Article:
Suzanne Farrell – still fairest of them all
From the early 1960s until the late 1980s (except for a five-year escape to Belgium), Suzanne Farrell reigned as George Balanchine’s muse at the New York City Ballet where she was happy to embrace every technical challenge her mentor created for her. This of course, led to some of the most enduring classical ballets of the last century.
Three decades after the master’s death, Suzanne Farrell continues to keep his memory alive, as indicated last night at The Kennedy Center Opera House when The Suzanne Farrell Ballet Company opened its shortened engagement through Sunday. Through all the recent changes at the Center – a new president, huge construction plans, and the 7 p.m. curtain for the ballet season – Suzanne Farrell remains a constant reminder of the glory days of ballet.
What a gift she has given to a company she founded in 2000. And how wonderful The Kennedy Center has allowed her to share both her own choreography as well as the artists who have influenced her over the years, especially “Mr. B.” With her intimate experience in Balanchine’s works, Farrell carries forth the master’s legacy via her company’s annual performances and workshops in DC. She stands alone as a coach for the young ballerinas, especially those who are chosen to dance the roles she once did. Let’s hope she will continue this legacy for another 10 years, at least.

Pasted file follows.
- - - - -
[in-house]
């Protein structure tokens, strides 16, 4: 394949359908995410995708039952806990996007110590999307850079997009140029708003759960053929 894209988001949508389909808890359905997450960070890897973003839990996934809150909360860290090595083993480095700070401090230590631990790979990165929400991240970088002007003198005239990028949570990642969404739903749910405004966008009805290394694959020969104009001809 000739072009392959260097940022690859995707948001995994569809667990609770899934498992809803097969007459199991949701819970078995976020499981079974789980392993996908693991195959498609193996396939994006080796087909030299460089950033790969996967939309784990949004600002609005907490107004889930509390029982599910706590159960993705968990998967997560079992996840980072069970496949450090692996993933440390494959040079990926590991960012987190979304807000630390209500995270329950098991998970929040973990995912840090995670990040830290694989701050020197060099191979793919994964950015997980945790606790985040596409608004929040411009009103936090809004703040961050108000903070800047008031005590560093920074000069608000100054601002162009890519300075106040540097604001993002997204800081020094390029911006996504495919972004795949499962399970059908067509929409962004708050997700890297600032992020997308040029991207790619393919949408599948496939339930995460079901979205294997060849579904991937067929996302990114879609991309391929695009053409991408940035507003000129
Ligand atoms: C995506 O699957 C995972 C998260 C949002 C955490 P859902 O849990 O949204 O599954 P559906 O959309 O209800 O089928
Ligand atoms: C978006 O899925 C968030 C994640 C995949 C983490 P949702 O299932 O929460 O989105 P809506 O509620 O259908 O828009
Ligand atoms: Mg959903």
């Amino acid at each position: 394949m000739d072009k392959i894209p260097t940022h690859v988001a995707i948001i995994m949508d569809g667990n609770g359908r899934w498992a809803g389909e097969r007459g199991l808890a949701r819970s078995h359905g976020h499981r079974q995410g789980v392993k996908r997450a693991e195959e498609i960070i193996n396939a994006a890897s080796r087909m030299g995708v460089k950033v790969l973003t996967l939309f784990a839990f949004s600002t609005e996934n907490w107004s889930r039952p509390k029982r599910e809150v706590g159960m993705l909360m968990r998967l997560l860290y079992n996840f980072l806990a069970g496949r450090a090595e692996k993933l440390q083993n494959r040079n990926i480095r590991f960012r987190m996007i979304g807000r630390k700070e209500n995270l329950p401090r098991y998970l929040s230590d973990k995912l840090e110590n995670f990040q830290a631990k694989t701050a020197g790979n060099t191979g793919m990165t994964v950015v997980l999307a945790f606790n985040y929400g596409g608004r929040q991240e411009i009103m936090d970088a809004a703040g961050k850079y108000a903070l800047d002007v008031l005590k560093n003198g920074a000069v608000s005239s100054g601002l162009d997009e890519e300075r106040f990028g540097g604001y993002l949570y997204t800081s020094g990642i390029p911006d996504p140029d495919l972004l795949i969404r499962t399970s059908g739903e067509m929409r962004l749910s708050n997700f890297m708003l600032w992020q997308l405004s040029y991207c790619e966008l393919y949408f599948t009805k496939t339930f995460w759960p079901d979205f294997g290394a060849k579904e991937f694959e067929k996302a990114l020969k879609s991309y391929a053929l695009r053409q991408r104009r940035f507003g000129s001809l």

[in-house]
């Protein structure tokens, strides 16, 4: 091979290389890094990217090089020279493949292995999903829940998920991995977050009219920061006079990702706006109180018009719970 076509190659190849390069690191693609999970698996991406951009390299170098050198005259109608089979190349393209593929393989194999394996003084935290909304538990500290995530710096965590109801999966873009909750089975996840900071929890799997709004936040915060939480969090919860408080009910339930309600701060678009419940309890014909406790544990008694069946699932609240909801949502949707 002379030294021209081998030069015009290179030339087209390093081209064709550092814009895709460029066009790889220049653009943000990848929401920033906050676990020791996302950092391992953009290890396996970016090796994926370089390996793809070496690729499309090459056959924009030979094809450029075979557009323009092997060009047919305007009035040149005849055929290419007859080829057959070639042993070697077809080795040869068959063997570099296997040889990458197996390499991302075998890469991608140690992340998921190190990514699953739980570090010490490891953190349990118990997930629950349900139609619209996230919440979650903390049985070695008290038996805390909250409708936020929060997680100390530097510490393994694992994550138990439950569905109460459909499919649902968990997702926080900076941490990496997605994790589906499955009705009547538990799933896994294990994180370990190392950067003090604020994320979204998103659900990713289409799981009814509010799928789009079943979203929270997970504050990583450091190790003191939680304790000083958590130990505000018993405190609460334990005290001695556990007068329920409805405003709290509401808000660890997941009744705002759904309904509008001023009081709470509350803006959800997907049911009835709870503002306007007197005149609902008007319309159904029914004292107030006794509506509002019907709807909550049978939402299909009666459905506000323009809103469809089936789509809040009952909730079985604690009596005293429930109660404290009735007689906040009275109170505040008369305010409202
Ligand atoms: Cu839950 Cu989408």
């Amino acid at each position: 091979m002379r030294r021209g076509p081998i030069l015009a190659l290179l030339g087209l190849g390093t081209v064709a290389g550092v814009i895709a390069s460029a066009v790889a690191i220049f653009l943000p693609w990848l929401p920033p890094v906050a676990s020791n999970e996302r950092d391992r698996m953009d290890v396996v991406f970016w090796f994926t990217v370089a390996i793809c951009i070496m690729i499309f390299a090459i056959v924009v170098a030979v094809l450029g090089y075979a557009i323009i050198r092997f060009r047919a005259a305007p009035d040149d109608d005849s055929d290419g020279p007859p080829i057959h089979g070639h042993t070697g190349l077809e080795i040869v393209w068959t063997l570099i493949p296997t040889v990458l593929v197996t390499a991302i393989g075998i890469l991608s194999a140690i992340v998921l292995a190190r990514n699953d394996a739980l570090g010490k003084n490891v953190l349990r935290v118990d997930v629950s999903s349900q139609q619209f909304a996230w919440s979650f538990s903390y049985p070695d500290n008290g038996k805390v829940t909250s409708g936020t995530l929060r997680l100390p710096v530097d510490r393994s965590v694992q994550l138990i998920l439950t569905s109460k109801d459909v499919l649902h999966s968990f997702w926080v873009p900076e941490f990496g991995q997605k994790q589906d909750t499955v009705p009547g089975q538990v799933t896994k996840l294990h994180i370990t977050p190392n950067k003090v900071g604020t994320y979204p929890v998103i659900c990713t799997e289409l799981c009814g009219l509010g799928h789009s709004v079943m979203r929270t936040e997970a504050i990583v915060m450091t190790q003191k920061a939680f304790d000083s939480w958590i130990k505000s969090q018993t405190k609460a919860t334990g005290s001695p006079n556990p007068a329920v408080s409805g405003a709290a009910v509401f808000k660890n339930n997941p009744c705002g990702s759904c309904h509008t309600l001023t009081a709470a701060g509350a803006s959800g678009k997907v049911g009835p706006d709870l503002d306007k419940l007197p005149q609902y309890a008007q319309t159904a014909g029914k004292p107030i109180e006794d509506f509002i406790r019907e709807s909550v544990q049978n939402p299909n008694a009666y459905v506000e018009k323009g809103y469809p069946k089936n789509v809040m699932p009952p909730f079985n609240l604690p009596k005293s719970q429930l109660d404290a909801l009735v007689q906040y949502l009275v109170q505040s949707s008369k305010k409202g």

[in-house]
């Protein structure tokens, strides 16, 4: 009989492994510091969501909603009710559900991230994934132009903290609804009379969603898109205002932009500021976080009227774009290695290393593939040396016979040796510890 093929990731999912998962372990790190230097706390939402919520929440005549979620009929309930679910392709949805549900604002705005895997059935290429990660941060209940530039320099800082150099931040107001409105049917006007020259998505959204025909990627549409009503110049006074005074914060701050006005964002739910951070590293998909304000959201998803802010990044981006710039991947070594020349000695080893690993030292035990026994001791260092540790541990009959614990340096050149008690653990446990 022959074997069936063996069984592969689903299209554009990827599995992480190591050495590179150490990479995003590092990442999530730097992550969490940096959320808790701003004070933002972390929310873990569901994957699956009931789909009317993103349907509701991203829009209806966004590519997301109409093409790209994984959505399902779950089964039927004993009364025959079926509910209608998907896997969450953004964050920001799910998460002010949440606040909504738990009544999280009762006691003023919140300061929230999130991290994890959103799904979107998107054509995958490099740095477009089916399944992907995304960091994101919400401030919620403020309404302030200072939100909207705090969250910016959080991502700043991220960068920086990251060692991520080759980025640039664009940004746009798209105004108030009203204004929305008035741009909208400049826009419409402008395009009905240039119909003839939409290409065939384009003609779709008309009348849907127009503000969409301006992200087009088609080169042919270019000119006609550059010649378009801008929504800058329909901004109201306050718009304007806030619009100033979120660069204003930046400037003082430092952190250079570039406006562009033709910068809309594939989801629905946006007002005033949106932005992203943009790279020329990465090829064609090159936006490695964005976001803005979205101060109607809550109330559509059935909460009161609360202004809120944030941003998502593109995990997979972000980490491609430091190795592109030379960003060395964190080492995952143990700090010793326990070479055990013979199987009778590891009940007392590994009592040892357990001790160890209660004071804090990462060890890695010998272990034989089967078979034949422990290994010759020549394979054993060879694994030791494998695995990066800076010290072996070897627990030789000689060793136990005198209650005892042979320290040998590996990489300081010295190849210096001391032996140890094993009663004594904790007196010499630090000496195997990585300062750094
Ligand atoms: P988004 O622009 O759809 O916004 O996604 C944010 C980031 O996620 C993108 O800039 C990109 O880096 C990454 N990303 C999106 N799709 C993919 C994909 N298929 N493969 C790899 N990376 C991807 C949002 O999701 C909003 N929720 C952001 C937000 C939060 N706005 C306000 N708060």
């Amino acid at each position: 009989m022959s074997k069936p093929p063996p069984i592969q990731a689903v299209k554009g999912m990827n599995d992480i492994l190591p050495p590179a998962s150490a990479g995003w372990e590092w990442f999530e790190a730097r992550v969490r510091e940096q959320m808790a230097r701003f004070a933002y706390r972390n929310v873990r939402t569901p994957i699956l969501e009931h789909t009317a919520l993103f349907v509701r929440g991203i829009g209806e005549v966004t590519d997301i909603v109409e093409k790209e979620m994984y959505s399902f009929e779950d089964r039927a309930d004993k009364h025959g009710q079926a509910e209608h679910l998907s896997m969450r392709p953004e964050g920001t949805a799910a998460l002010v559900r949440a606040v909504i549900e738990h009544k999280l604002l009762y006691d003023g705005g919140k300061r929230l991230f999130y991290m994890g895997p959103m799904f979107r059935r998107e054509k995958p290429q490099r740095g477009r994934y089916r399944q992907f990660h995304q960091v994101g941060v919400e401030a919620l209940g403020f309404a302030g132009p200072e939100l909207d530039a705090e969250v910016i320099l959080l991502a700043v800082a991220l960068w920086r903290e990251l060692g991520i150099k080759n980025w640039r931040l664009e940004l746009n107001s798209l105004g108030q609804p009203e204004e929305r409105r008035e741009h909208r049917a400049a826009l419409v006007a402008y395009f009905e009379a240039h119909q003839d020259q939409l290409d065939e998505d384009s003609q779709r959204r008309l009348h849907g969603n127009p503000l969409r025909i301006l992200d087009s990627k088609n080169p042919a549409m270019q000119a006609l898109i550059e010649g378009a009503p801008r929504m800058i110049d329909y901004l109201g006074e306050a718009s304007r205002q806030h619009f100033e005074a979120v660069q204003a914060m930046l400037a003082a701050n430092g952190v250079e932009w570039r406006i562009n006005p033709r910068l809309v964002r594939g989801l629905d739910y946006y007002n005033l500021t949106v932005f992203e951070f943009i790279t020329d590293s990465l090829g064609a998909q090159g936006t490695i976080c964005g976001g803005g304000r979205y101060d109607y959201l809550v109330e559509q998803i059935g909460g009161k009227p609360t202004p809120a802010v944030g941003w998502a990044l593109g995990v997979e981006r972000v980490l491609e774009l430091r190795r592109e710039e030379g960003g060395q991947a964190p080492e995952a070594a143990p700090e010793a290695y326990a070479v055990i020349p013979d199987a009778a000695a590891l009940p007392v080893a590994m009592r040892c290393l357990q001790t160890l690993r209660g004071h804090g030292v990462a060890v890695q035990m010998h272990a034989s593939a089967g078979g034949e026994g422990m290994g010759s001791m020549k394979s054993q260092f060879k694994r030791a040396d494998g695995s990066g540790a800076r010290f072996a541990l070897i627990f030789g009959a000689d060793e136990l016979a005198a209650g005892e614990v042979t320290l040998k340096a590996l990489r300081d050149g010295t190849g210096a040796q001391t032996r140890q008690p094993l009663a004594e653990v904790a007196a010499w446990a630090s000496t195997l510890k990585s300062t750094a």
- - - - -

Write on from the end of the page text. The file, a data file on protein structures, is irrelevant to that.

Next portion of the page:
This time around Farrell features three of her top guys, Bejart (she danced his works in Europe during that aforementioned interlude); “The Bard,” celebrating the 400th anniversary of Shakespeare’s works; and Balanchine, of course.
Last night, the Suzanne Farrell Ballet opened The KenCen’s ballet season looking like a very different troupe from previous years. The company has expanded the corps de ballet – I counted 24 ballerinas in the company premiere of Balanchine’s Walpurgisnacht Ballet. She’s added international dancers to the roster, and less tangible is the “feel” of these ballerinas who demonstrated confidence on stage and a sense of freedom to enjoy the dance.
Picture two-dozen ballerinas, their long hair pulled back in ponytails, then let loose to sway this way and that to Charles Gounod’s bouncy score from the opera Faust. Scott Speck conducted The Kennedy Center Orchestra with that same liveliness, and the lighting design by Jeff Bruckerhoff softened the pas de deux with Violeta Angelova and Ted Seymour. Allynne Noelle sparkled, too, in this ballet and later in Emeralds with Jordyn Richter, Ian Grosh rounding out the trio.
It was nice to see Maurice Bejart on the ballet bill as he was a strong influence in Farrell’s career. I would have preferred something more daring than Scene d’amour from Romeo and Juliet, danced to a moonlit stage designed by J. Russell Sandifer. Natalia Magnicaballi and Michael Cook were the lovers in this rendition.
The strangest choice was A Midsummer Night’s Dream, Act II pas de deux. Dancers Heather Ogden and Kirk Henning were fine – it just didn’t gel as a showpiece for Shakespeare or Farrell.
Balanchine dominated last night’s program with two of his classic works, Walpurgisnacht to open and Emeralds (from his Jewels trio) to close the program. Folks were treated to a world of green, the Emeralds backdrop and, especially, the stunning costumes designed by Karinska – worth the ticket price to see this restaging by Farrell and Joysanne Sidimus.
Running Time: Two and a half hours, with two 20-minute intermissions.
The Suzanne Farrell Ballet: ‘Balanchine, Béjart, and the Bard plays today at 1 PM and 7 PM and tomorrow November 1, 2015 at 1 PM at The Kennedy Center’s Opera House – 2700 F Street, Northwest, in Washington, DC. For tickets, call the box office at (202) 467-4600 or (800) 444-1324, or purchase them online.